“Multitasking is a myth,” behavioral-science writer Winnifred Gallagher told the New York Times this week. “You cannot do two things at once. The mechanism of attention is selection: it’s either this or it’s that.”
It seems her new book, entitled Rapt, is getting some good press because it’s touched a nerve. In a world where we are bombarded with stimuli and demands from more and more sources, she contends that the quality of our lives depends on what we choose to pay attention to and how we choose those things.
Noting that the typical person’s brain can process 173 billion bits of information over the course of a lifetime, she adds:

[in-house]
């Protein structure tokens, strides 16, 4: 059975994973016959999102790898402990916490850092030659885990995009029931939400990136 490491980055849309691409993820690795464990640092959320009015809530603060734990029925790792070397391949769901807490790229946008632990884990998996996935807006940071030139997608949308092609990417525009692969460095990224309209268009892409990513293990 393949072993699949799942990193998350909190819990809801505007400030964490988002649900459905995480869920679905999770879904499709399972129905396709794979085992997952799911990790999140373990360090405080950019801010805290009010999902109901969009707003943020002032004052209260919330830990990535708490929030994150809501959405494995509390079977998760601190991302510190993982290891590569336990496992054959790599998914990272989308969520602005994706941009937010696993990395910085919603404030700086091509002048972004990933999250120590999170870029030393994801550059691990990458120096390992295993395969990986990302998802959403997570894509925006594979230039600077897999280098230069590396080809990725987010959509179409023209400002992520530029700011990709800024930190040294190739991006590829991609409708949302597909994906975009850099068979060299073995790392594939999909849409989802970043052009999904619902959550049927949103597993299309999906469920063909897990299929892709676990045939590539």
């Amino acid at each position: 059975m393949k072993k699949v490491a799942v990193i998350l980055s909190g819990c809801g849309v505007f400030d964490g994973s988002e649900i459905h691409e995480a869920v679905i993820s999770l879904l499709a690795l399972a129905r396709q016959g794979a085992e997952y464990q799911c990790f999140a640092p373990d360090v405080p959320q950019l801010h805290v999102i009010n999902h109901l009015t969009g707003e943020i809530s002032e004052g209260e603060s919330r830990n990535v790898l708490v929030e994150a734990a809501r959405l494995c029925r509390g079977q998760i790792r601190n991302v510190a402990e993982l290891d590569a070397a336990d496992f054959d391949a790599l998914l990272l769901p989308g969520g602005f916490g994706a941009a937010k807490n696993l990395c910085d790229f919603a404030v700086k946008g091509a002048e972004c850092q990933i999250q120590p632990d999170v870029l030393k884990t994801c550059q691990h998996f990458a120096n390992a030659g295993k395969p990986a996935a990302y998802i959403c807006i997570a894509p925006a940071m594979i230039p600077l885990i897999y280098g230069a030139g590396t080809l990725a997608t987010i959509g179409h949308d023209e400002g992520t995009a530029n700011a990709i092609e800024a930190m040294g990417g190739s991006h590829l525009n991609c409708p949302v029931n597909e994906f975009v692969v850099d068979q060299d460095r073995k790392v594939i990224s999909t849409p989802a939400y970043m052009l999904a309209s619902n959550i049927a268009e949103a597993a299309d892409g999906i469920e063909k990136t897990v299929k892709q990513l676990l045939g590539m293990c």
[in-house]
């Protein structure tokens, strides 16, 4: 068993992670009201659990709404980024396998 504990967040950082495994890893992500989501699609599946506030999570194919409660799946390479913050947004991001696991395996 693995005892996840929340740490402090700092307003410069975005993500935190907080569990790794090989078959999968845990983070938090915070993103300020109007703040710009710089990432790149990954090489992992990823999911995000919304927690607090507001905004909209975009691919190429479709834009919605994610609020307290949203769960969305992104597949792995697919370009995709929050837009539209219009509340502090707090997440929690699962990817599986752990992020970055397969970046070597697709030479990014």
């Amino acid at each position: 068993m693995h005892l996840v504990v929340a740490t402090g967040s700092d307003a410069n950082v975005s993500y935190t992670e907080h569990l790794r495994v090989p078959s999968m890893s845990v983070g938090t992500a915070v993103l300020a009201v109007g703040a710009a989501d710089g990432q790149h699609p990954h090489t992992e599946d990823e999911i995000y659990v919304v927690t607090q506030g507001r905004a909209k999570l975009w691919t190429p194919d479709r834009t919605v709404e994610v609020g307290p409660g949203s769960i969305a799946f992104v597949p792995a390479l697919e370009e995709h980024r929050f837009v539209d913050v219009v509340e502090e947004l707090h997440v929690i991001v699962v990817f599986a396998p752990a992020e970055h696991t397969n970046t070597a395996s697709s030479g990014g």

“People don’t understand that attention is a finite resource, like money. Do you want to invest your cognitive cash on endless Twittering or Net surfing or couch potatoing? You’re constantly making choices, and your choices determine your experience, just as William James said.”Here’s an interesting tip from the Times article: She recommends starting your work day concentrating on your most important task for 90 minutes. At that point your prefrontal cortex probably needs a rest, and you can answer e-mail, return phone calls and sip caffeine ~ which does help attention ~ before focusing again. But until that first break, don’t get distracted by anything else, because it can take the brain 20 minutes to do the equivalent of rebooting after an interruption.